We all fantasise about owning our own private golf course, but few manage to turn that dream into a reality. Tommy Hyndman is unlike most people, however, and his story is born out of necessity, rather than a rags-to-riches tale.
In 2006, Hyndman and his family moved 3,000 miles across the Atlantic to swap the bright lights of upstate New York for the remote Scottish island of Fair Isle. They arrived to find there were no pubs, restaurants, hotels or even doctors on the island, let alone a golf course.
So he created his own layout, complete with proper tees, holes and flagsticks bought off eBay. The 53-year-old pays the National Trust of Scotland just £50 a year in rent to cultivate his love of golf, and has been known to play in 60mph winds. But as Hyndman explains, that's just an average day in the Shetlands.
I love to say I have my own golf course. Not many people in the world can say that. When the lighthouse keepers were stationed on Fair Isle, a lot of them brought their clubs and played golf in their spare time.
They used to use steamed pudding tins and old broomsticks to mark the holes. I wanted to keep up the tradition, but with a little reinvention, so
I bought brand new clubs, cups, and flags for the course. Occasionally, big rocks get blown up onto the greens so I had to make sure the flags can withstand the extreme conditions.
The greens are right near the sea; some are on a little peninsula while others are at the top of a hill. If it was a manicured course, it would be the most stunning place to play golf ever. You drive off the first and to the left is the North Sea, to the right is the Atlantic. The wildlife and views are just amazing. I've seen seals and killer whales near some of the holes.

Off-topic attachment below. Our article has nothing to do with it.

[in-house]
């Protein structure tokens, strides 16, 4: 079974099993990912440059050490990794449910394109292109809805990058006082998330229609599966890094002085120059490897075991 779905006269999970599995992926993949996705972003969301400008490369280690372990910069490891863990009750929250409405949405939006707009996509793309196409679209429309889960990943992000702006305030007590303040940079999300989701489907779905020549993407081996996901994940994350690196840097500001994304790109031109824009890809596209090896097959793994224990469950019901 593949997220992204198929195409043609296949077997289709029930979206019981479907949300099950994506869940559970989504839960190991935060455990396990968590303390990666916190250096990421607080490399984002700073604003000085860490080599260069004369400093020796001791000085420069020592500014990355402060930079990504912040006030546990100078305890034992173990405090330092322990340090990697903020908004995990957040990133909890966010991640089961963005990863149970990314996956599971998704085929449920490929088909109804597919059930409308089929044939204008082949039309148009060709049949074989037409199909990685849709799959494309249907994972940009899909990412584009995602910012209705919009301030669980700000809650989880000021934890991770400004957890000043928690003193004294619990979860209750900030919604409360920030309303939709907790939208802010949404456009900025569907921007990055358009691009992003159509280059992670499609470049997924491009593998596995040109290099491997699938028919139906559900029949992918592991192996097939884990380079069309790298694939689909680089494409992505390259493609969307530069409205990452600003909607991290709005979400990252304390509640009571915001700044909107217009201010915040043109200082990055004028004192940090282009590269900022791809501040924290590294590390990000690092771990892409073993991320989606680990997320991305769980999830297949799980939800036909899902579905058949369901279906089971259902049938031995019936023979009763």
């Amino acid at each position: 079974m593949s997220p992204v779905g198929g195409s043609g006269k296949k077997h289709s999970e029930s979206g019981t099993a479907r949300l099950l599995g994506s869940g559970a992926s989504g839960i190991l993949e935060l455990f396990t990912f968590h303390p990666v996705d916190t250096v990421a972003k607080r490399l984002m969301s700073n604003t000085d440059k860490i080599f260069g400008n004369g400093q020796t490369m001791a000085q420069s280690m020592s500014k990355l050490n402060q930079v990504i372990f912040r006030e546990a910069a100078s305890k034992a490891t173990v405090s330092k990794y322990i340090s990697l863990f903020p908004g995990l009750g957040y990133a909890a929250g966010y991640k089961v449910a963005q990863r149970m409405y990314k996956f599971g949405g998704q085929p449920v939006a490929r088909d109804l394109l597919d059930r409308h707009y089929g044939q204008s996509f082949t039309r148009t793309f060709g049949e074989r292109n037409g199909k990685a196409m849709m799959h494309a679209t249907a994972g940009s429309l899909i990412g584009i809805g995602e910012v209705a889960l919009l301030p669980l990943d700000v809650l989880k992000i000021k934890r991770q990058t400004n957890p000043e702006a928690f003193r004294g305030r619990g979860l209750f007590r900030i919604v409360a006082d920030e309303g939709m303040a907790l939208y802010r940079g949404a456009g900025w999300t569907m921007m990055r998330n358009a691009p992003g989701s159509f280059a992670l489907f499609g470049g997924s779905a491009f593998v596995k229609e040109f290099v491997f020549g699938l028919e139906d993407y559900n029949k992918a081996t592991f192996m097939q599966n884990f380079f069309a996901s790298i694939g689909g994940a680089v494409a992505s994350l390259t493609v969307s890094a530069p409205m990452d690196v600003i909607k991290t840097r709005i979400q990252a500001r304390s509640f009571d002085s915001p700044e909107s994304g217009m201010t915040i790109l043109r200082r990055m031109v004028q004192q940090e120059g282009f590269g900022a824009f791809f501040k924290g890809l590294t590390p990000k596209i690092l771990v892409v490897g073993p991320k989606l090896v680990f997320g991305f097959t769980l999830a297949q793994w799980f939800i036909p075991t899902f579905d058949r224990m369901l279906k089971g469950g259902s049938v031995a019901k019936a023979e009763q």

I don't charge visitors anything to play the course. I just ask for a donation. I haven't seen a golfer yet who hasn't enjoyed themselves playing the course. It's a six-hole course, but there are alternative tee spots so you can play 18 different holes in effect. Some tee shots are played over ravines or roads, and the greens are rough and sheered by sheep. It's quite a challenge and I always use old golf balls so I don't care if they go in the sea.
There's a video of me playing golf in a hurricane that went viral. It was absurd; the wind was gusting at about 60mph. I was just laughing because the wind was blowing my shoulders back on the downswing. I must have tried about 12 times before I hit a ball anywhere near the pin. When I walked up onto the green, I was a little afraid that I might be blown back into the water. Instead, a massive wave came crashing over the rocks and I got drenched.
Only 54 people live here. It's the most uninhabited island in Britain, so you can say it's the most remote golf course in Britain. It gets some notoriety for that headline. One of my friends once said: "If you wanted to golf on a more remote course, you would have to play on the moon."